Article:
Being a listening volunteer can be difficult at times, and we understand it’s not for everyone. Before you apply, we want to make sure that you consider some of the realities of the role. Please take the time to read through and consider the following five statements. Once you have read each one and confirmed that you have understood them, you will progress to the enquiry form.
I understand that some of the things I may hear as a listening volunteer will be difficult.
People contact us when they’re feeling desperate, angry, grieving or in pain. Some of them are feeling suicidal.
Some things people tell us can be particularly tough to hear. But you never volunteer alone and you can always take time out and talk it through with another volunteer. When you become a volunteer, you join a community of people all facing the same challenges and you’re surrounded by people who will support you.
I understand that I can’t tell people who contact us what to do.
Our role as listening volunteers is to listen. You may really want to tell people what to do, or what not to do, but you can’t.
Not giving advice can be difficult at times, but just being there for people, offering a human presence, is hugely important.
I understand that I may have to listen to someone take their own life.
The majority of people who contact us aren’t suicidal, but very occasionally you might have someone who is not only suicidal but intending to go through with it.
Samaritans accepts that people make their own decisions, remain responsible for their own lives and do not lose the right to make decisions – even if that decision is to take their own life.
But… it's always our aim that through listening, giving time and space to someone and talking things through, the person will choose to live.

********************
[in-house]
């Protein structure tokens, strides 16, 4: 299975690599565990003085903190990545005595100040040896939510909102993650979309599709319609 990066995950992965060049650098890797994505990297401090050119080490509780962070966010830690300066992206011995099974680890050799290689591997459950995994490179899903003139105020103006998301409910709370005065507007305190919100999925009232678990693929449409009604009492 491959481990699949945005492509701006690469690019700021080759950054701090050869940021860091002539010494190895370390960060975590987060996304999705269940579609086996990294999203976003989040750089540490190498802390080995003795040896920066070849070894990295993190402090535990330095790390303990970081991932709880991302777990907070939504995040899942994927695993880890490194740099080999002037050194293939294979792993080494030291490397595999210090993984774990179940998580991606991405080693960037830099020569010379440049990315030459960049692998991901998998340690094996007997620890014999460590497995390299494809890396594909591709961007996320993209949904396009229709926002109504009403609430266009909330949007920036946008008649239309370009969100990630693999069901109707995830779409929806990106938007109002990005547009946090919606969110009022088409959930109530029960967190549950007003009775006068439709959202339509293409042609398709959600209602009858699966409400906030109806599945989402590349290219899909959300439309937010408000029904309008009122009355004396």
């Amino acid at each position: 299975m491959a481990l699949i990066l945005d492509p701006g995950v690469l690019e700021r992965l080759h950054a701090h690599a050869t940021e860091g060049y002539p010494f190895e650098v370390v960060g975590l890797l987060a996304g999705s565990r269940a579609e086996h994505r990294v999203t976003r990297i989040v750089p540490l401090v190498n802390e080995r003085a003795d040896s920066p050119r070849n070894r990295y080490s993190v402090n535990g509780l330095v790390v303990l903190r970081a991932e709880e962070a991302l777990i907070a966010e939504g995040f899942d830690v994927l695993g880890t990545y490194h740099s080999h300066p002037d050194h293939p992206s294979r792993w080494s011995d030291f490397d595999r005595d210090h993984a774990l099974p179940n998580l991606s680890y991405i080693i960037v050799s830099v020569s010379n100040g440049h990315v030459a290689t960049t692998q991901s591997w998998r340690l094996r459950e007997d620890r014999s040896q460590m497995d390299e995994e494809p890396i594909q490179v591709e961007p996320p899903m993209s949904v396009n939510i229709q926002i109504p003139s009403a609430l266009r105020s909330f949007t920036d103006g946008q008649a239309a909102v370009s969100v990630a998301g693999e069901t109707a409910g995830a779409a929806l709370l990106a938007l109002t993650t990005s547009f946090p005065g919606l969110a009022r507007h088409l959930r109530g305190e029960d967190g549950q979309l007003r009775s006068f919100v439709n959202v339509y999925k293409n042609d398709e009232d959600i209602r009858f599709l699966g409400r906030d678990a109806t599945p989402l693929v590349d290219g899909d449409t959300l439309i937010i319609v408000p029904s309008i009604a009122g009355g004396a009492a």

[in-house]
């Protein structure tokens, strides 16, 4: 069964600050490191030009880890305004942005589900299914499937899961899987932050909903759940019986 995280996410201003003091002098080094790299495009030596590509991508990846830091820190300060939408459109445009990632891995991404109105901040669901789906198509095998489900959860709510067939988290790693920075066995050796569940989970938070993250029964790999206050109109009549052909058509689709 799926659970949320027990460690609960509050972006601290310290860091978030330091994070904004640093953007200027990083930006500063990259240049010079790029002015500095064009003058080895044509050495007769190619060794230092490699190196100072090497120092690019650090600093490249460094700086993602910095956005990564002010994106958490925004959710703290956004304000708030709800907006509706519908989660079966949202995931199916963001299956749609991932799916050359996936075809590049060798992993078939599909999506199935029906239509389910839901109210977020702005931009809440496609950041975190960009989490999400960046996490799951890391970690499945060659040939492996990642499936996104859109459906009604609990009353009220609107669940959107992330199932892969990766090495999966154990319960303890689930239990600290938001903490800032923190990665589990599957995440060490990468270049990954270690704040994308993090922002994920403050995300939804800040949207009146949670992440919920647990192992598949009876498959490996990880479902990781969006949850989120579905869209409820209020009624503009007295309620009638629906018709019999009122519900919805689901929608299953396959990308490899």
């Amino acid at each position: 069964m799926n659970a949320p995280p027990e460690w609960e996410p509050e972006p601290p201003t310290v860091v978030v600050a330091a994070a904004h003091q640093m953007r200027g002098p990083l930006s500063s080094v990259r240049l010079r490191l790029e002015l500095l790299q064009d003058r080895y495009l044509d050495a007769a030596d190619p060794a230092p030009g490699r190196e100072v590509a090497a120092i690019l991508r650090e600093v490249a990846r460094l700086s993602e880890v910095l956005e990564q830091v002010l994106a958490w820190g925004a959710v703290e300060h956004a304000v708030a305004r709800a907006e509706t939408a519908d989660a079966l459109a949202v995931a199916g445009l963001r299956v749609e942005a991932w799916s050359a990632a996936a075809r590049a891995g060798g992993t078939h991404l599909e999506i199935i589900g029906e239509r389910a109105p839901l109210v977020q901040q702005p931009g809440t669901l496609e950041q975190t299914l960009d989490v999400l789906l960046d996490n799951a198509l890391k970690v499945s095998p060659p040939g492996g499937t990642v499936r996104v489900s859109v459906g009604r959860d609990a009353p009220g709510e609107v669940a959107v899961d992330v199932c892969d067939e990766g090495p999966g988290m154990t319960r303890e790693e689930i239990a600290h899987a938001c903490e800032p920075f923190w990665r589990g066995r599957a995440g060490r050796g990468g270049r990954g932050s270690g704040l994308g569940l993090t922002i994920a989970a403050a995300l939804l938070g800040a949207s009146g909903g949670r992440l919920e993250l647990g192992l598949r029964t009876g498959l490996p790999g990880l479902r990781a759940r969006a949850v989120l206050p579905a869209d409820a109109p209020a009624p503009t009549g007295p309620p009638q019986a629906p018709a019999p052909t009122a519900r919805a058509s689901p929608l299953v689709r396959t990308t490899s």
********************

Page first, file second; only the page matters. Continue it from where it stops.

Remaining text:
Our training will help prepare you for these kinds of situations – and the people around you at Samaritans will talk things through and support you as much as you need.
I am able to listen to others without judgement.
You have to support callers even if they’re doing things you don’t approve of. Our role is to be there for everyone who contacts us.
It’s really important that people are able to contact us without feeling that we’ll make judgements about them. Our training will help you to listen and offer support without judging.
I can cope with feeling deeply uncomfortable.
You sometimes have to hear about difficult things that have happened to someone. You'll also often never know what happens to someone after they've been in contact.
The people who contact us are going through a tough time, and very often that’s because bad things have happened to them. But we don’t have the option of putting the phone down or walking away. We have to be willing to hear about these things.
But if things ever do get on top of you, you can take a break and you can ask another volunteer for support. You’ll be with other volunteers who know exactly what you’re going through.
Not sure if this role is for you?
If you don’t think the listening role is right for you there are lots of other ways you can support us – marketing our services, fundraising, organising events, providing IT support, or helping out in one of our shops. It all depends what you want to do and what you’re good at. Find out more about supporting Samaritans in other ways.